"It is the later part of the Charlemagne saga, coming after the death of Roland at Roncevaux. It is a hero story in the great tradition. In it Huon, Duke of Bordeaux, is betrayed by the knight Amaury, just as Roland is betrayed by the Ganelon. To redeem himself in the eyes of the emperor, Huon is sent on a difficult, practically impossible mission to Babylon, which is in the hands of the Saracens--Charlemagne's bitter enemies... "

Subject: And because this is the discussion thread for this year's challenge too. .
Date Posted: 12/5/2010 12:21 AM ET
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Just finished: Locus Fantasy Award Winner
Filled with: Beauty, by Sheri S. Tepper
Other categories this novel could fill: Fairytale fantasy; Time travel fantasy; Set in a recognizable historical milieu; Action takes place while traveling (non-quest structure); Told from a first-person perspective.

My thoughts: Deeply flawed, but mostly through over-ambition, and with a core that is both delightfully clever and filled with moments of heartbreak. I don't think I'm going to write a full review because I'd basically say everything said at this review but I can now finally see why people think Tepper hates humanity. . . yet I still love her work and wish more people read her. (Also, for anyone who's only read this one? Give Six Moon Dance or The Family Tree a try, please, they're WAAAAAAY better.)(Or if you want zero politics in your SF, you can always try The True Game which is just plain fun science fantasy.)

Date Posted: 12/5/2010 4:17 AM ET
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Otherland is one of those weird ones.  It's technically science fiction and cyberpunk, but it really reads like a fantasy.  It's set in the near future, where people are meeting up in a online virtual reality world - or rather, set of worlds.  Since so many of the virtual environments involved are fantasy related, and the main set of characters are in the virtual reality worlds for about half the series, their portion of the story seems a lot more like a fantasy than sci fi.  It's not set in Africa, but one of the main characters, !Xabbu, is an African tribesman, and several times through out the series he tells some of his tribe's folk tales/stories/myths which tend to relate back to whatever is going on.  Doesn't really meet the challenge requirements though.

It's amazing how many historical fiction books catch the fantasy cooties, especially if they're not set in a solid time and place.  These cooties are understandable though, since Foster's a pretty prolific SF author. 

I'll have to try Family Tree again.  I started it - I quite vividly remember the bicycle and the cherry tree - but I don't recall why I didn't finish it.

Not sure what I'm going to read for the Carolingan one.  I like Calvino a lot, but he's so hard to find.  I might do what Jasmine mentioned go classic.

Date Posted: 12/5/2010 11:22 PM ET
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I was just browsing around io9.com and found a list of potential SF book gifts.  This one in particular looks like it would fit the southern hemisphere portion as well as the modern fairy tale and meta-fantasy.  Though the blurb on io9 (see below) implies it was written in another language, from what I can tell it was written in English.

Redemption in Indigo, by Karen Lord (Small Beer Press)
In this retelling of a Senegalese folktale, an abusive husband hires a tracker to find his wife, Paama, who had fled two years prior. The actions of the tracker, Kwame, draw the attention of the Indigo Lord, who lost his powers of chaos to the same Paama. This is a book that only came out in English this year, and was eagerly anticipated. Although it takes place in a unnamed place, it blends the feeling of mythology with an every day world in a compelling way. For: The fairy tale enthusiast who lurks beneath the surface of most grown-ups.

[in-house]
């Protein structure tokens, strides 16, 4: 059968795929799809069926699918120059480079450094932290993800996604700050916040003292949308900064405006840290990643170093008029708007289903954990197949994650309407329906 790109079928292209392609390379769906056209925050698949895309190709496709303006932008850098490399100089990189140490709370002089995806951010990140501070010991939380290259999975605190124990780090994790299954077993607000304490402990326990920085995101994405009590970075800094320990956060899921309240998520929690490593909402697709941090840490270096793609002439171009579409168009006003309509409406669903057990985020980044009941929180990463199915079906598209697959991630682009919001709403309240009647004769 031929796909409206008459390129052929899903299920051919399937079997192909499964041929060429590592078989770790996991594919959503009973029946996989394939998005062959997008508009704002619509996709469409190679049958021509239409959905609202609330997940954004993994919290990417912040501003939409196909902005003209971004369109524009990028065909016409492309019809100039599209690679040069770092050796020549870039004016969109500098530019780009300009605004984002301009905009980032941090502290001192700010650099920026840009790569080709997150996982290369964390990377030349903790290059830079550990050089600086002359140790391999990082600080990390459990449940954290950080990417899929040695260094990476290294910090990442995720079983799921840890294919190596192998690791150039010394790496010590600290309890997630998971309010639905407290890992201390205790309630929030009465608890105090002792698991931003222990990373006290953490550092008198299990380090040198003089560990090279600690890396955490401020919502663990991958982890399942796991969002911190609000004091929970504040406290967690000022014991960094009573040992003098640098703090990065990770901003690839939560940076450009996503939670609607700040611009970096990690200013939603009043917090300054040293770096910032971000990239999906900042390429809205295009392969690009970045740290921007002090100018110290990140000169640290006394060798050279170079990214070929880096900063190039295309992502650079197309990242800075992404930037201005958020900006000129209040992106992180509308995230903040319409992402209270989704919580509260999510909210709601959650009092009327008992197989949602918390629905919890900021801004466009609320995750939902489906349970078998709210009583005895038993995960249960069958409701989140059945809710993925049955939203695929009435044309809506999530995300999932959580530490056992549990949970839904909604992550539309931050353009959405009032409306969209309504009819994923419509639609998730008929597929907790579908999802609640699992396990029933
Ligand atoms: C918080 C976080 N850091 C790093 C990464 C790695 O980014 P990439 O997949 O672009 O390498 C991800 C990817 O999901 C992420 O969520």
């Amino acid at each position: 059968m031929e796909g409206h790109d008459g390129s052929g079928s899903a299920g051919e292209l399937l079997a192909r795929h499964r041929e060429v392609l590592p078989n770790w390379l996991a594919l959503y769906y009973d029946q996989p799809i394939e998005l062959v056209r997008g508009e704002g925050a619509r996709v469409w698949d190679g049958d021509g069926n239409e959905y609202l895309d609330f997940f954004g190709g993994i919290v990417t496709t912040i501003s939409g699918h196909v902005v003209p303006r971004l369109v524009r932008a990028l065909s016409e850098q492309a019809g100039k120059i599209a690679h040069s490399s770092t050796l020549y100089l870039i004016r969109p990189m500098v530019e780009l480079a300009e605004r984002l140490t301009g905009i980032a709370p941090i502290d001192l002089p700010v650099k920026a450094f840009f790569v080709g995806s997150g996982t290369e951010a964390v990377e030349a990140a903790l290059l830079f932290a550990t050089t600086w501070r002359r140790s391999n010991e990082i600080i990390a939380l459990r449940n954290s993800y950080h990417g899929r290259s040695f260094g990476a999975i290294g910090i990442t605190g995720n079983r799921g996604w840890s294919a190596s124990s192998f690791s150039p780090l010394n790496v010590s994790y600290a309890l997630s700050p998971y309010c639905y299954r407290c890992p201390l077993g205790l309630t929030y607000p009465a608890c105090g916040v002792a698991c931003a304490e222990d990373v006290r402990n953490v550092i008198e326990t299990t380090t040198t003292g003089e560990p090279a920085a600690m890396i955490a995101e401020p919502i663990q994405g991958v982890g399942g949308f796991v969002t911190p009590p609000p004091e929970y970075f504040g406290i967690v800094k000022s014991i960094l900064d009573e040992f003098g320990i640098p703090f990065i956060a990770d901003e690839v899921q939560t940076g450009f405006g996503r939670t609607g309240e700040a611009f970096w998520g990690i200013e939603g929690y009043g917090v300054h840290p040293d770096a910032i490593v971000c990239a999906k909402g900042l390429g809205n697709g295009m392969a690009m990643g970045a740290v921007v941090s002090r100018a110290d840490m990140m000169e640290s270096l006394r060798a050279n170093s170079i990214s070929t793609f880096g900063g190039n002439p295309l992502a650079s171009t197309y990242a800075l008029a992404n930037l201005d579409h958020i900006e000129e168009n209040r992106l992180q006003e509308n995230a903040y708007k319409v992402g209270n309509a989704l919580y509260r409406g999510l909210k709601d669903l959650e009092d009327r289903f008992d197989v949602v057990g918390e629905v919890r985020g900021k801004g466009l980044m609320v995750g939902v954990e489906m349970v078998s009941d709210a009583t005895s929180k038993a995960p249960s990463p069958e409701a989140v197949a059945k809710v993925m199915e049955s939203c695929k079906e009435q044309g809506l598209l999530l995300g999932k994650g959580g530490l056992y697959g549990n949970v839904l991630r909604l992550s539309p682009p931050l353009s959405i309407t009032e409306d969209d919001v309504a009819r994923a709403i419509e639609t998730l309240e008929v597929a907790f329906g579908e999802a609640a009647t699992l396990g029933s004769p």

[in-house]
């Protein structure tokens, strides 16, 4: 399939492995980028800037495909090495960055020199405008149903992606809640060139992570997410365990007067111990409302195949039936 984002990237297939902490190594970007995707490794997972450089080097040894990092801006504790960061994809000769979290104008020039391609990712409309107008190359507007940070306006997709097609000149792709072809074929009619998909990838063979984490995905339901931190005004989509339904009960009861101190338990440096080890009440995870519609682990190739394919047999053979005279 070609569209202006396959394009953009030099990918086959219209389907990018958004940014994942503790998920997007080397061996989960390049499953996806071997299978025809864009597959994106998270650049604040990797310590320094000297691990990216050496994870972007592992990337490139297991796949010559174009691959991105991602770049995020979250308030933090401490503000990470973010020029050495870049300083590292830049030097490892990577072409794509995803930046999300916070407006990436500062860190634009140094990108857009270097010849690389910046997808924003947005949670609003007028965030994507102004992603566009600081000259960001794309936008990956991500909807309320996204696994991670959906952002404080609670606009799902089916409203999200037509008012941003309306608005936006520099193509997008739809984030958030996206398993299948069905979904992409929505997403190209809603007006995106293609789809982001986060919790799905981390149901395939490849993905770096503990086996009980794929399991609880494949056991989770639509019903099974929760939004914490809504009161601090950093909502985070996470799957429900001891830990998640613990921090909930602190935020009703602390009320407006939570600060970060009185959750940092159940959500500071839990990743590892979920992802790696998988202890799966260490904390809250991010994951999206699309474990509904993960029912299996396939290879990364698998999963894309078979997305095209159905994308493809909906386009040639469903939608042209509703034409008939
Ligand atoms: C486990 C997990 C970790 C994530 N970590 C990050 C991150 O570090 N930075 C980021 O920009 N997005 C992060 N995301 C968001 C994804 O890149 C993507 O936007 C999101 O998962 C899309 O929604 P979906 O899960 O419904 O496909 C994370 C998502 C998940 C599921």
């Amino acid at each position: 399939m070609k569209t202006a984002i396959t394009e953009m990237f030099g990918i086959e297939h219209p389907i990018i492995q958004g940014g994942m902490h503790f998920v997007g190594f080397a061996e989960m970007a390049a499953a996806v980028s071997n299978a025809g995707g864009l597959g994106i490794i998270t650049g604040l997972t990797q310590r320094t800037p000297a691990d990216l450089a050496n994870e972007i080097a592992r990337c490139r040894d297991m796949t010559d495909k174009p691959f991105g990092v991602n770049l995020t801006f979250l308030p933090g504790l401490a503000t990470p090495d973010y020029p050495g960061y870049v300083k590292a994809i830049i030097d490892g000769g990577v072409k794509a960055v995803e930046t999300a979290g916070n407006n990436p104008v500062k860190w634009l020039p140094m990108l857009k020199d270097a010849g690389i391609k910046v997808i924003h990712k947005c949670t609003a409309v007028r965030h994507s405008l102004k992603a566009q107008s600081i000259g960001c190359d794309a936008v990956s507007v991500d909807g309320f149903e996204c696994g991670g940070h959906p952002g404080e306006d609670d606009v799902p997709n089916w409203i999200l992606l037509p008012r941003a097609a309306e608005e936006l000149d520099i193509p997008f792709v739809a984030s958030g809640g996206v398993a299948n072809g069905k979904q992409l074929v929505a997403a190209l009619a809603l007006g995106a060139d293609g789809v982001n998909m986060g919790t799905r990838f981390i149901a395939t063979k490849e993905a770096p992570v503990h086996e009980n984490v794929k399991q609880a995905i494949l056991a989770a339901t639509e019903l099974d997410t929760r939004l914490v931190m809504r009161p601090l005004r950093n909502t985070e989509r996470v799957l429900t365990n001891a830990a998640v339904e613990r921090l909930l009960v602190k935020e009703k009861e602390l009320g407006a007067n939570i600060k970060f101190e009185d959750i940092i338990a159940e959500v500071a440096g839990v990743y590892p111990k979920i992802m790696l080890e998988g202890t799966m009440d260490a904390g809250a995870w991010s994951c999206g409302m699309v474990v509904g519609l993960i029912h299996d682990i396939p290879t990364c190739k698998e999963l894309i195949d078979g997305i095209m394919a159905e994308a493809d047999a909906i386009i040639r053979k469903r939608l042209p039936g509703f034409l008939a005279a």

PBS Link: Redemption in Indigo: a novel
Here's a nice long excerpt from Tor.com:  http://www.tor.com/stories/2010/07/preview-redemption-in-indigo-by-karen-lord



Last Edited on: 12/5/10 11:25 PM ET - Total times edited: 1
Date Posted: 12/6/2010 9:23 AM ET
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I am finishing up "The Hallowed Hunt" by Lois McMaster Bujold. The first two books in the Chalion series were amazing. This one thus far has been somewhat lackluster. I decided to stick with it because Bujold has been proven in the past to me. Now I am over half way completed and it is finally beginning to pick up the pace.

Date Posted: 12/8/2010 10:50 PM ET
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Not sure if this is where I need to post the rest of my fantasy challenge reads for 2010 but I am doing so.  If it's to go someplace else, just let me know.   (Thanks Phoenix!)  Since I tend to get sidetracked by interesting books and life got rather busy I will not finish the challenge but perhaps I can pick up the unread choices for 2011!  It was great fun to read all these wonderful fantasy books.  Truly enjoyed the new authors and it was fun revisiting some of my favorites from the past.  Great job Phoenix!

Beowulf's Children by Larry Niven, Jerry Pournelle & Steven Barnes (Barnes is the Non-Caucasian Author):  This is an exciting read about a group of bright and highly intelligent earth explorers who settle a world they call Avalon which has creatures beyond what they ever experienced on earth.  The most feared is the grendel and the survivors finally settle on an island they name Camelot where they many to kill all the grendels.  As the colony expands, the population divides into two groups - The Star Born and the original colonists.   As the intergenerational conflict escalates, Cadmann finds his leadership in the colony challenged by Aaron, who emerges as leader of the next generation.  I liked the book very much.